Gov. Laura Kelly said she didn't understand resistance to increasing special education funding during an interview with Kansas Reflector on education budget provisions. (Sherman Smith/Kansas Reflector)
TOPEKA — Gov. Laura Kelly struck down a K-12 budget bill provision that would have decreased funding to more than one-third of Kansas public schools, calling the provision potentially “devastating” for rural communities.
“This provision pulls the rug out from underneath rural school districts at the 11th hour. If this provision were enacted, it would bring dangerous and devastating consequences for our rural districts,” Kelly said. “I will not allow this to happen to our rural schools, which are essential to the fabric of Kansas.”
Kelly announced her signing of Senate Bill 113 Thursday, vetoing several items in the K-12 education package, which overall will provide school funding for the next three years.
The budget passed the House with a 83-37 vote and the Senate by 23-16 after lengthy debate and criticism that several provisions, such as the school finance formula, were slipped into the budget with no oversight or public discussion at the very end of the 2023 legislative session.
The original form of Senate Bill 113 would have limited districts to using current or previous year enrollment numbers to determine state aid, a change from current policy which allows public school districts to use student enrollment numbers from the previous two years to calculate foundational state aid.
While the change would boost funding in districts with growing student populations, districts experiencing year after year of falling enrollment would have unexpected budget losses. The revision would reduce funding for an estimated 100 school districts, affecting mainly rural communities.
Kelly said changing the formula could also put the state at risk of not meeting constitutionally mandated school funding standards, which were determined after years of legal battles. Lawmakers passed a plan five years ago to gradually increase funding, until finally reaching a constitutional amount in the current school year. This is the first time Kansas schools have been fully funded since 2008.
“The current school finance formula was approved by the Kansas Supreme Court in the Gannon case,” Kelly said in her veto explanation. “Changes to this formula run the risk of noncompliance and jeopardize our track record of constitutionally funding schools.”
Kelly also vetoed two provisions that changed education allocations because of the revised finance formula.
In a joint statement, Senate President Ty Masterson and House Speaker Dan Hawkins said they approved of the budget in general, but they believe Kelly’s vetoes were unconstitutional.
“The administration exceeded their authority under the Kansas Constitution, which limits line-item vetoes to items of appropriations,” the statement read. “We strongly encourage the Attorney General to immediately review this unconstitutional overreach.”
Kelly pushed back on this statement in an interview with the Reflector following the release of the budget.
“This is clearly an appropriation, and there are also times during the debate on this bill where the Legislature themselves declared this an appropriations bill. So we feel very comfortable that my authority to line item exists on appropriations issues,” Kelly said.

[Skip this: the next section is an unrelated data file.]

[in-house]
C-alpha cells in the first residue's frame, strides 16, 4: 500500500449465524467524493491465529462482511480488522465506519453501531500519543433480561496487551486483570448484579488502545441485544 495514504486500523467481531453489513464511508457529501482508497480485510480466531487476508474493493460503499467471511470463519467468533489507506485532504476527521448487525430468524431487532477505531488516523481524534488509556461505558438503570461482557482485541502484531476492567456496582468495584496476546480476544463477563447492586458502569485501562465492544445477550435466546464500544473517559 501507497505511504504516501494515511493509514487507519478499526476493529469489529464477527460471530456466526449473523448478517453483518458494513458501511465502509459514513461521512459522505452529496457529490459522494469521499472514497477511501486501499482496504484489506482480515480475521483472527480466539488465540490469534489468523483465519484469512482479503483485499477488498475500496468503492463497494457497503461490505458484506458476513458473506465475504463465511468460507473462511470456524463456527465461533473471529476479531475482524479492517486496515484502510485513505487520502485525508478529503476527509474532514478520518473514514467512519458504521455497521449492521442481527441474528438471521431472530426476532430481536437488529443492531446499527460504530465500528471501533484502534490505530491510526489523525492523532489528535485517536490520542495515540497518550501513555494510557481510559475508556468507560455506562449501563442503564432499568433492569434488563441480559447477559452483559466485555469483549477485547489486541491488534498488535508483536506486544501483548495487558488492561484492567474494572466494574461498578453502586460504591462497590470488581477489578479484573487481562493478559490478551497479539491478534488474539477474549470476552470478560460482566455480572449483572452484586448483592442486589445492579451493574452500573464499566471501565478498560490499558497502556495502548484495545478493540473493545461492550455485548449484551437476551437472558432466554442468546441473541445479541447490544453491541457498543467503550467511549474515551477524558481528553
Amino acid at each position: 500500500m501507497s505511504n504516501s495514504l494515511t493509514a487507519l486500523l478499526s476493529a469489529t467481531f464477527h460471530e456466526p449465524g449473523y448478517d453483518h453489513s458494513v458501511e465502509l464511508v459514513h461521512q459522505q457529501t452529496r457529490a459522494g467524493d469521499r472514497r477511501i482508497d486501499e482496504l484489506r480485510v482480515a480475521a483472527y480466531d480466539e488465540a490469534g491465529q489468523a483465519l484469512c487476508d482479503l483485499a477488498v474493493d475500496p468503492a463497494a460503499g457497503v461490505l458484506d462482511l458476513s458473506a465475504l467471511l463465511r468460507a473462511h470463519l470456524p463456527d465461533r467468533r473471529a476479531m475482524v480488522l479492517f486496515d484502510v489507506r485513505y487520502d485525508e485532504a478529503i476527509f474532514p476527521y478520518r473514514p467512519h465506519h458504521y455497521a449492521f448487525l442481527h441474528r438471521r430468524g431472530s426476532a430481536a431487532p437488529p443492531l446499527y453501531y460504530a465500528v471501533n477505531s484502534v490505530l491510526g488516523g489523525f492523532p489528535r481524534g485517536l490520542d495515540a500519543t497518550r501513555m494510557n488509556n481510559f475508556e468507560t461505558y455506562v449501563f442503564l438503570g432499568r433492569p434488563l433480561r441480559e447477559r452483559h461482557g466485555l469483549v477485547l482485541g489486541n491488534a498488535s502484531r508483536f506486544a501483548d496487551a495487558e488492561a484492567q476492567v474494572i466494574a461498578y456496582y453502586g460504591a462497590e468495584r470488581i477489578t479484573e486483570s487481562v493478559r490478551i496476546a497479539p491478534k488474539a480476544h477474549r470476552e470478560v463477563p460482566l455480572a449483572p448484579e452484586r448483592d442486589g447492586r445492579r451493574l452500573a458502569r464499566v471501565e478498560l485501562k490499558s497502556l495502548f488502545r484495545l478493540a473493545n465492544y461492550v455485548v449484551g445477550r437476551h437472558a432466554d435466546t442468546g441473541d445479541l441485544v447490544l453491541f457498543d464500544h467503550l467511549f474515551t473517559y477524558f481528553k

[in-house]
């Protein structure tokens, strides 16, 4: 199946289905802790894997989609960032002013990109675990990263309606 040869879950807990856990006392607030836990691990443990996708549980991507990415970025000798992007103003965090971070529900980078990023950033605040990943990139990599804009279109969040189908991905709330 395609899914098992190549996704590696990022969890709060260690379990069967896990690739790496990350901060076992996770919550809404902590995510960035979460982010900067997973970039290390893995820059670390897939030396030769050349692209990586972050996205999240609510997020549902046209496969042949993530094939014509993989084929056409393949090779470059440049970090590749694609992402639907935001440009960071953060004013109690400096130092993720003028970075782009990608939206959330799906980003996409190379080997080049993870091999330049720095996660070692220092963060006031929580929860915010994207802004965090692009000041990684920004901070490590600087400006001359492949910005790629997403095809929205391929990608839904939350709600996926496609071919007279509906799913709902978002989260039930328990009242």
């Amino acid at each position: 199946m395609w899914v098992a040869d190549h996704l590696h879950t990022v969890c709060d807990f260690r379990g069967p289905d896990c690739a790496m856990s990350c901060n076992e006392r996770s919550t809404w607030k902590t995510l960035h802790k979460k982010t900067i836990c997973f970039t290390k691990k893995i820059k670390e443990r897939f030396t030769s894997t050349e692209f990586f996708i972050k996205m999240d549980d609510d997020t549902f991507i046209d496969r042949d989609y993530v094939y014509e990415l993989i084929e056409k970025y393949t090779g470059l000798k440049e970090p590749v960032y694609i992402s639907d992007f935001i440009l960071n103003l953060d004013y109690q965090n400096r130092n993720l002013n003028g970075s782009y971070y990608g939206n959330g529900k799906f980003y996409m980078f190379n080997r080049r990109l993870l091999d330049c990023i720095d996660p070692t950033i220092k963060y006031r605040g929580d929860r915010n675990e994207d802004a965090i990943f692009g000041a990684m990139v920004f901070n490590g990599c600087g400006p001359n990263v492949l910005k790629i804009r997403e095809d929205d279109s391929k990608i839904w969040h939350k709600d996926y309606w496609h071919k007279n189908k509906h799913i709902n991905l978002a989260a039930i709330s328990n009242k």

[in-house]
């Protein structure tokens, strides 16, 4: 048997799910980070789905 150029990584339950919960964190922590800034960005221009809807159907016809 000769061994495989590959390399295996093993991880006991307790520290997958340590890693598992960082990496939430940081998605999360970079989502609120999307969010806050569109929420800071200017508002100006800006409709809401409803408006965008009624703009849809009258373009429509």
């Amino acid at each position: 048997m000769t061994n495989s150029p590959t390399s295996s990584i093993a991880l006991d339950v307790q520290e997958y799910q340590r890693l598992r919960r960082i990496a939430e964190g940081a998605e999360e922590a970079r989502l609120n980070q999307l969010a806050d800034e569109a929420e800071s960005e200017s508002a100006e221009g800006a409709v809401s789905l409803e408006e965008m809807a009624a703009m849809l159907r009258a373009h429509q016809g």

Other budget provisions
Kelly also spoke against the special education funding allocation provided in the bill. SB 113 doesn’t include new funding for special education, instead increasing state funding for special education by about $7.5 million, an inflation adjustment from current spending levels.
The state is currently about $160 million short of special education funding required by state law, according to estimates from the Kansas Association of School Boards. The state is supposed to provide 92% of the costs of special education, but the Legislature hasn’t fulfilled this requirement since 2011.
“I don’t really understand what the hangup was,” Kelly told the Reflector. “I mean, in every other way when we’re talking about programs for kids with disabilities or special needs, the Legislature throws money at it. Look what they do with the waiver programs for the IDD (Intellectual and Developmental Disabilities). Why when it comes to providing funding for the same kids in the school system, they balk? I don’t get it.”
The budget bill also expands a private school tax credit and allows private school students to participate in public school sports and activities.
The tax credit, originally billed as a way to serve low-income Kansas students, currently allows organizations and taxpayers to write off 70% of scholarships they provide to private schools, with a maximum allowable credit of $500,000 per year.
The bill increases student eligibility for the program to 250% of the federal poverty level, raises the tax credit write-off to 75% and also allows unaccredited private schools to be eligible for the program, as long as the school is “working toward accreditation.” Another provision allows the state first right of refusal over closed school buildings.
While Kelly criticized the lack of transparency for these provisions, she said her goal was to work toward the best overall outcome.
“I just felt this was in the best interests of everybody concerned that we veto that one item that would have been very detrimental to a lot of our school districts, but then to allow the rest of the budget to go through,” Kelly said.
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